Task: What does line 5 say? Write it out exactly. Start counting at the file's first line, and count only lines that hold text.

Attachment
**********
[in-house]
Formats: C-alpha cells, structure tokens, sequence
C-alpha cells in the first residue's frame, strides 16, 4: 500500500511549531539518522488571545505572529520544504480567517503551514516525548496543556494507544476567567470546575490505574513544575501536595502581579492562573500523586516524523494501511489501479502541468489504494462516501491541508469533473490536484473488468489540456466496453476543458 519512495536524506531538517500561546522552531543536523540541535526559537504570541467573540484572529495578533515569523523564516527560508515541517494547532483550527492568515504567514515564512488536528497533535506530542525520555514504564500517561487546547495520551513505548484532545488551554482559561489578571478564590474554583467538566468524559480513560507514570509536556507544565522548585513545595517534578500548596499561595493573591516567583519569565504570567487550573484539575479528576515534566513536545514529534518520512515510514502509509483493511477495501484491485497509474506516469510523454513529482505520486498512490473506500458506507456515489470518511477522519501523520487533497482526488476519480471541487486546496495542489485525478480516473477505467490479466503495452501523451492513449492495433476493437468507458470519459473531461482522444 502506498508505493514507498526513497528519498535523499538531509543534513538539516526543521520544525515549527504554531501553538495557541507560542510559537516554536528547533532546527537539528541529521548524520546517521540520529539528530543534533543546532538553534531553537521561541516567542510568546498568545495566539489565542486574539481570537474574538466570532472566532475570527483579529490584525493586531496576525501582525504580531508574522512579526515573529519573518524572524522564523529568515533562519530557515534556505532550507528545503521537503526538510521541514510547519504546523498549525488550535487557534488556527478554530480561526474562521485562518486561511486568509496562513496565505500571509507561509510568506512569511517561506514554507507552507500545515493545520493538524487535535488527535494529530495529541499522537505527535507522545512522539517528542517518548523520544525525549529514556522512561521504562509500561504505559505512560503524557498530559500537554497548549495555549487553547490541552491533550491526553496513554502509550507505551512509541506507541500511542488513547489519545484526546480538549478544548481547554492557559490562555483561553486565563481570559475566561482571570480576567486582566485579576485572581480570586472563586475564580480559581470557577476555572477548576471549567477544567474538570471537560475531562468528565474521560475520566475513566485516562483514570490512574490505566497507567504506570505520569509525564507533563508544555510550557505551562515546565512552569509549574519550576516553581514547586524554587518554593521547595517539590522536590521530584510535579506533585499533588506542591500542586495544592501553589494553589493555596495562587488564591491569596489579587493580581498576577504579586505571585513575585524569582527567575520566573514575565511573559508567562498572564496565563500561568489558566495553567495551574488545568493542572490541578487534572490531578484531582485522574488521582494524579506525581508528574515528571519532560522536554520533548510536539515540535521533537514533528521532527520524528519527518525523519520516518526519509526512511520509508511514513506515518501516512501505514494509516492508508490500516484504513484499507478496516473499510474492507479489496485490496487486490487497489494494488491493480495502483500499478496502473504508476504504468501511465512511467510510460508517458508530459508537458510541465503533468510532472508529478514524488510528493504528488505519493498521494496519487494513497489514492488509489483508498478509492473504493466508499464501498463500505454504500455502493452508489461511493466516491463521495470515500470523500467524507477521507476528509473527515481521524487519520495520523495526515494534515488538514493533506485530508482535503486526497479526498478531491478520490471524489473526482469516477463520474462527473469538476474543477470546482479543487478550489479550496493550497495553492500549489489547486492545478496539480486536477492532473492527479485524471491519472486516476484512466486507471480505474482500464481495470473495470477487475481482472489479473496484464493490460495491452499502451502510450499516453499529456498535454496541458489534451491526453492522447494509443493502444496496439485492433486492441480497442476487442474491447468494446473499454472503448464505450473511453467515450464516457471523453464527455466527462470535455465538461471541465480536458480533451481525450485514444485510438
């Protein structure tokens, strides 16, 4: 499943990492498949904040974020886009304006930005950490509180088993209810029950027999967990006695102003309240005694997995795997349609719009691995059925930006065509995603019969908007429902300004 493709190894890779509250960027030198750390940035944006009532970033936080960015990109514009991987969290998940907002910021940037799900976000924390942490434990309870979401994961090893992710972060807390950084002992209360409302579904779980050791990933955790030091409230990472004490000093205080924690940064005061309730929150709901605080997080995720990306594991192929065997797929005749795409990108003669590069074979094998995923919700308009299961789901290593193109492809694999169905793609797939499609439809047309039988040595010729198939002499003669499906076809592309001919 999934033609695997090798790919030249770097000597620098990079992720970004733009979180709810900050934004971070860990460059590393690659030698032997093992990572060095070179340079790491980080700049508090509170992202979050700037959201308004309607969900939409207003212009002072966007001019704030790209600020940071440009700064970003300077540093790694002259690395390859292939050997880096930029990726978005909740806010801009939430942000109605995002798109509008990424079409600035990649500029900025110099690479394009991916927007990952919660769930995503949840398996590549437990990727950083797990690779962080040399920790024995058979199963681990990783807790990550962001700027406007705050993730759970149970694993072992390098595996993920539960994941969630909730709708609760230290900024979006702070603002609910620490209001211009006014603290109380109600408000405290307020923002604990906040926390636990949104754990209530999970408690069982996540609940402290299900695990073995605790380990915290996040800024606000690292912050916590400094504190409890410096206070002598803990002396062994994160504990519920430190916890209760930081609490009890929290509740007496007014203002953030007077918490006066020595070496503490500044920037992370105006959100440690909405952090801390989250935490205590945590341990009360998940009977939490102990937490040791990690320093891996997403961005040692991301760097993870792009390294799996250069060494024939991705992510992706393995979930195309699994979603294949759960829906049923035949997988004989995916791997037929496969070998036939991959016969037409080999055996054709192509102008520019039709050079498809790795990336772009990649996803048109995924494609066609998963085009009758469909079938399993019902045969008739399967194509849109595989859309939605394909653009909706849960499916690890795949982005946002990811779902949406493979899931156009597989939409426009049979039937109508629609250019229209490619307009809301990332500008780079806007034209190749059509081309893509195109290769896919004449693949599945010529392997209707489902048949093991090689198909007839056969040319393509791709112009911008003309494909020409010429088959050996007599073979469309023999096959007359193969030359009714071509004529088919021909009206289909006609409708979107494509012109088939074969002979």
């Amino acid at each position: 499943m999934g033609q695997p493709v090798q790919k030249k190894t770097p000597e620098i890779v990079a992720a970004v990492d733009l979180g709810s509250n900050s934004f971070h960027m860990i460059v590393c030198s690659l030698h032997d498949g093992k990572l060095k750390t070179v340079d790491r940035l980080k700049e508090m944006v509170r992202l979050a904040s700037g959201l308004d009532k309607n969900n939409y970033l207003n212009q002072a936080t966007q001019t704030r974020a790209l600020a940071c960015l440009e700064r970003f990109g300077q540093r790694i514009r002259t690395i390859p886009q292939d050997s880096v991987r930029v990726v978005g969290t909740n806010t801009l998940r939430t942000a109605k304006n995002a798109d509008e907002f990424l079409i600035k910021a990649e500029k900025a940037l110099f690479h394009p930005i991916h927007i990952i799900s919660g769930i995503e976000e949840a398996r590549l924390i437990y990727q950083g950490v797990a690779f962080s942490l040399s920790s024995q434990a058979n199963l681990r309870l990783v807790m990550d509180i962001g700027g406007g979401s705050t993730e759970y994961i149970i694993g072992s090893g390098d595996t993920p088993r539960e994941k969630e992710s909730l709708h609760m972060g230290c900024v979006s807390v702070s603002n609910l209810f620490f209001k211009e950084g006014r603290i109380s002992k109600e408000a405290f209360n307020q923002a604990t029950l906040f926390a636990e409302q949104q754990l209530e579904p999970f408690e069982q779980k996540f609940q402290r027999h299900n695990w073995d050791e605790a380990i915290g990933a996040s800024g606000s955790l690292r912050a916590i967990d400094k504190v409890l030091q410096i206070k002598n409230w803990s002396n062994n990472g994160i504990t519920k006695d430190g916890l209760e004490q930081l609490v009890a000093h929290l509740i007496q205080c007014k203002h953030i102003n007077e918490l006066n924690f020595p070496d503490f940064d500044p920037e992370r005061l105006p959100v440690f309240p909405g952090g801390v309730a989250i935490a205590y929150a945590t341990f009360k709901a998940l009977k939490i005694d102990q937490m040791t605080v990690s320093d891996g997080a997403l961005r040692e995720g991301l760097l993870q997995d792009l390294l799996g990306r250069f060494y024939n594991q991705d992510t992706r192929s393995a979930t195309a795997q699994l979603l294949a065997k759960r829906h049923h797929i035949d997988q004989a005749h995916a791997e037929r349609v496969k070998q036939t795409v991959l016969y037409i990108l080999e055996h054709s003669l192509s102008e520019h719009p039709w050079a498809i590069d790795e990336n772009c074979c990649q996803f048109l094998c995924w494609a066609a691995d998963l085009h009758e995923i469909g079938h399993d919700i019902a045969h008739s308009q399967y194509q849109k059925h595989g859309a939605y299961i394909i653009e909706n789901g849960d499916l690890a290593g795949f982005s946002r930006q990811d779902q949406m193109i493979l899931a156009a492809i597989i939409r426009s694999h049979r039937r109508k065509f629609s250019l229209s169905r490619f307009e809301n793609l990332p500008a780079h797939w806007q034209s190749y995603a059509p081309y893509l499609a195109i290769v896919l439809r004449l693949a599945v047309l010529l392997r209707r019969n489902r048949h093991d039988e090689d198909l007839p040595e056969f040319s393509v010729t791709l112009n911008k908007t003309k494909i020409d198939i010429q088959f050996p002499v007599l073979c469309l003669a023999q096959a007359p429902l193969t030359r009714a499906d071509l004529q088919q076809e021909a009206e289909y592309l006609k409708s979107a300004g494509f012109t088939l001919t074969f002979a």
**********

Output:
């Amino acid at each position: 499943m999934g033609q695997p493709v090798q790919k030249k190894t770097p000597e620098i890779v990079a992720a970004v990492d733009l979180g709810s509250n900050s934004f971070h960027m860990i460059v590393c030198s690659l030698h032997d498949g093992k990572l060095k750390t070179v340079d790491r940035l980080k700049e508090m944006v509170r992202l979050a904040s700037g959201l308004d009532k309607n969900n939409y970033l207003n212009q002072a936080t966007q001019t704030r974020a790209l600020a940071c960015l440009e700064r970003f990109g300077q540093r790694i514009r002259t690395i390859p886009q292939d050997s880096v991987r930029v990726v978005g969290t909740n806010t801009l998940r939430t942000a109605k304006n995002a798109d509008e907002f990424l079409i600035k910021a990649e500029k900025a940037l110099f690479h394009p930005i991916h927007i990952i799900s919660g769930i995503e976000e949840a398996r590549l924390i437990y990727q950083g950490v797990a690779f962080s942490l040399s920790s024995q434990a058979n199963l681990r309870l990783v807790m990550d509180i962001g700027g406007g979401s705050t993730e759970y994961i149970i694993g072992s090893g390098d595996t993920p088993r539960e994941k969630e992710s909730l709708h609760m972060g230290c900024v979006s807390v702070s603002n609910l209810f620490f209001k211009e950084g006014r603290i109380s002992k109600e408000a405290f209360n307020q923002a604990t029950l906040f926390a636990e409302q949104q754990l209530e579904p999970f408690e069982q779980k996540f609940q402290r027999h299900n695990w073995d050791e605790a380990i915290g990933a996040s800024g606000s955790l690292r912050a916590i967990d400094k504190v409890l030091q410096i206070k002598n409230w803990s002396n062994n990472g994160i504990t519920k006695d430190g916890l209760e004490q930081l609490v009890a000093h929290l509740i007496q205080c007014k203002h953030i102003n007077e918490l006066n924690f020595p070496d503490f940064d500044p920037e992370r005061l105006p959100v440690f309240p909405g952090g801390v309730a989250i935490a205590y929150a945590t341990f009360k709901a998940l009977k939490i005694d102990q937490m040791t605080v990690s320093d891996g997080a997403l961005r040692e995720g991301l760097l993870q997995d792009l390294l799996g990306r250069f060494y024939n594991q991705d992510t992706r192929s393995a979930t195309a795997q699994l979603l294949a065997k759960r829906h049923h797929i035949d997988q004989a005749h995916a791997e037929r349609v496969k070998q036939t795409v991959l016969y037409i990108l080999e055996h054709s003669l192509s102008e520019h719009p039709w050079a498809i590069d790795e990336n772009c074979c990649q996803f048109l094998c995924w494609a066609a691995d998963l085009h009758e995923i469909g079938h399993d919700i019902a045969h008739s308009q399967y194509q849109k059925h595989g859309a939605y299961i394909i653009e909706n789901g849960d499916l690890a290593g795949f982005s946002r930006q990811d779902q949406m193109i493979l899931a156009a492809i597989i939409r426009s694999h049979r039937r109508k065509f629609s250019l229209s169905r490619f307009e809301n793609l990332p500008a780079h797939w806007q034209s190749y995603a059509p081309y893509l499609a195109i290769v896919l439809r004449l693949a599945v047309l010529l392997r209707r019969n489902r048949h093991d039988e090689d198909l007839p040595e056969f040319s393509v010729t791709l112009n911008k908007t003309k494909i020409d198939i010429q088959f050996p002499v007599l073979c469309l003669a023999q096959a007359p429902l193969t030359r009714a499906d071509l004529q088919q076809e021909a009206e289909y592309l006609k409708s979107a300004g494509f012109t088939l001919t074969f002979a």